Spring Assessment Bulletin

Apr 29, 2014

Much is made about winterkill on the Canadian Prairies. In reality long term Crop Insurance data shows that incidence of winterkill is approximately 9%. To help put this in perspective, Kansas, the largest winter wheat producing state in the U.S. has an incidence of winterkill of 9%!

Assessing Winterkill

A proper spring assessment is an important management tool in successful winter wheat production. In too many cases, winter wheat crops are destroyed before the crop has time to adequately recover. Assessing the crop condition early in the season can be difficult as brown leaf material may not be a sign of winterkill and green leaves may not mean the crop has survived.

A quick and effective way of assessing viable plants can be to remove a few plants on a warm day and place the crowns in a wet paper towel in a warm room that will be exposed to light for part of the day. Since winter wheat crops regenerate and start growing from crown tissue, healthy tissue will remain white and start to produce new roots, and damaged crown tissue will quickly turn brown. The best time to assess crop condition is as late as possible, after the bulk of spring seeding has been completed. This gives the winter wheat plants time to re-grow while still allowing time to re-seed if necessary. This generally means assessing the crop between May 15th and 25th.

Plant Populations

The optimum winter wheat plant stand is 20 to 30 plants per square foot; however, lower plant populations will still produce an adequate crop as this comes from its exceptional ability to tiller. The challenge when assessing spring establishment can be that winterkill usually occurs in patches. As shown below, thin stand populations still have the capacity to produce very profitable crops.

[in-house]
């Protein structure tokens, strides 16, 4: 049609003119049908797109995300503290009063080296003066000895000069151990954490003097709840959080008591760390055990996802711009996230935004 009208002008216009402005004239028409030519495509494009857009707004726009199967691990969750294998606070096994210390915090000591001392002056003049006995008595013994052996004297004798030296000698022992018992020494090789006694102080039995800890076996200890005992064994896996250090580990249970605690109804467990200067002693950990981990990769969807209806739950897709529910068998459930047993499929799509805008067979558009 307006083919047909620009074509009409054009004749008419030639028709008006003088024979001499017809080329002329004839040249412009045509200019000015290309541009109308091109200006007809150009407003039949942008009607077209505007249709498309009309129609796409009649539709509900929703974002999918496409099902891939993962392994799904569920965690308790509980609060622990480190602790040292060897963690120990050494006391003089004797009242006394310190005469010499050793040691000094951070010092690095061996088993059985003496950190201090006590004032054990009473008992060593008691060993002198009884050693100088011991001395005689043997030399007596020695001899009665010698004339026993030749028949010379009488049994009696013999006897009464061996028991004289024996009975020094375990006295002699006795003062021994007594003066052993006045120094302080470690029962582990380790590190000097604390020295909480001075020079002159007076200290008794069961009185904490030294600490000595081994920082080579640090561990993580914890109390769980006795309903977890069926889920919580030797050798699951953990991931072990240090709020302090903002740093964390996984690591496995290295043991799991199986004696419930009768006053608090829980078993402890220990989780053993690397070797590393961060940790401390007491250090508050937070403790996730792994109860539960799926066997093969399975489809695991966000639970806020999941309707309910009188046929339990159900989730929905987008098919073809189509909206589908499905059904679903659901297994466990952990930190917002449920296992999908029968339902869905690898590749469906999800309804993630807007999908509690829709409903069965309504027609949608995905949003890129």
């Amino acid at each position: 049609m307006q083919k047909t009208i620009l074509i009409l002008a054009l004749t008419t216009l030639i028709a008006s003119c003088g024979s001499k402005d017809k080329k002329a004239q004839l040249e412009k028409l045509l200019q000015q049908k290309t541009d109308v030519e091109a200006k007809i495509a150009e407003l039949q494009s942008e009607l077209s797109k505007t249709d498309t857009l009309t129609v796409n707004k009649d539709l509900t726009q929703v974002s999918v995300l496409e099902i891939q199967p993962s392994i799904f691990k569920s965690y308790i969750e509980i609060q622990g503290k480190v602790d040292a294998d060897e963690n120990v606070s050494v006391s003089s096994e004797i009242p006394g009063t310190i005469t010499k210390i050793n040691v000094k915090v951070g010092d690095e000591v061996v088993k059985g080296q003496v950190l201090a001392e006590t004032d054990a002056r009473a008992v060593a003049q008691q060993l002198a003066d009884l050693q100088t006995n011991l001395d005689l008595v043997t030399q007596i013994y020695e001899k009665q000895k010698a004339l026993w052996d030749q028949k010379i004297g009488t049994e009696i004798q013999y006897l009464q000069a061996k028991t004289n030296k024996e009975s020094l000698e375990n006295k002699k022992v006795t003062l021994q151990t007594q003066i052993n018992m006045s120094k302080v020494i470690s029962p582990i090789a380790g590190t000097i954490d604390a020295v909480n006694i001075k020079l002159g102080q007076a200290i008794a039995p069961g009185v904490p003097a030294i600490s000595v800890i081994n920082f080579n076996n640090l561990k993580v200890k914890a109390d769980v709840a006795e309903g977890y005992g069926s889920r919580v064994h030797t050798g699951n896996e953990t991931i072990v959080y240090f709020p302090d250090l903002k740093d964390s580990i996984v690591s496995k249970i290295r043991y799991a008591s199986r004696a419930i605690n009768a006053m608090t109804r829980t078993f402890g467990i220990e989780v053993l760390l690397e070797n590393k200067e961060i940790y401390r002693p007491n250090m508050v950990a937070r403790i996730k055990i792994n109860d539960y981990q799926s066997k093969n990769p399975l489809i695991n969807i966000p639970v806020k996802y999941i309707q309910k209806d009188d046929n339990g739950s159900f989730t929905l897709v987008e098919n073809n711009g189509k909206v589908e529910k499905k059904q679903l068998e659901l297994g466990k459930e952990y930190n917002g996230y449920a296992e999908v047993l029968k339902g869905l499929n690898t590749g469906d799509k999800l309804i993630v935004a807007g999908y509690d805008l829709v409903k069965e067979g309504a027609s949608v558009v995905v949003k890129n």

Winter Wheat Yield at Different Stand Densities

Wheat Stand (plants/square foot)

Yield (bu/ac)













*from Lafond and Gan, 1999


Spring Management

Timely management in the spring is very important to the success of a winter wheat crop. In situations where the stand is thin or weak, a more intense management strategy is required. A thin plant stand is typically less competitive against weeds, requiring more attention to broadleaf and grassy weed control. Nitrogen should be applied as soon as possible in the spring to encourage the remaining plants to tiller and produce a healthy stand.


Only when the stand has been properly assessed and deemed unacceptable should a producer terminate the winter wheat crop and re-seed. If the decision is made to re-seed, consider the following management practices:

  • Determine if a late seeded crop will produce a higher profit potential than a poor or thin winter wheat crop.
  • If the winter wheat was treated with 2,4-D in the fall, re-seeding a broadleaf crop may not be an option due to sensitivity of chemical residues;
  • Spray out the winter wheat as the crop will draw on moisture and nutrients reserves;
  • Avoid replanting to cereals, especially wheat – Wheat Steak Mosaic may carryover from infected winter wheat into spring-seeded cereals; if replanting to wheat, a 10- to 14-day window should be left before reseeding to avoid problems;
  • Remember to credit any spring-applied nitrogen to the following crop.


With winter wheat it is important to remember to give the crop time to recover in the spring before performing a proper assessment. Thin plant stands still have the ability to produce a successful crop; however, proper spring management practices should be considered, such as management of weeds and early application of nitrogen. If the decision to terminate the winter wheat crop was decided, remember some broadleaf crops are sensitive to fall applied 2,4-D, avoid replanting of cereals, as diseases can carry over and credit any spring applied nitrogen to the following crop.

For more information click here for a video on Winter Wheat Spring Assessment


By Amanda Swanson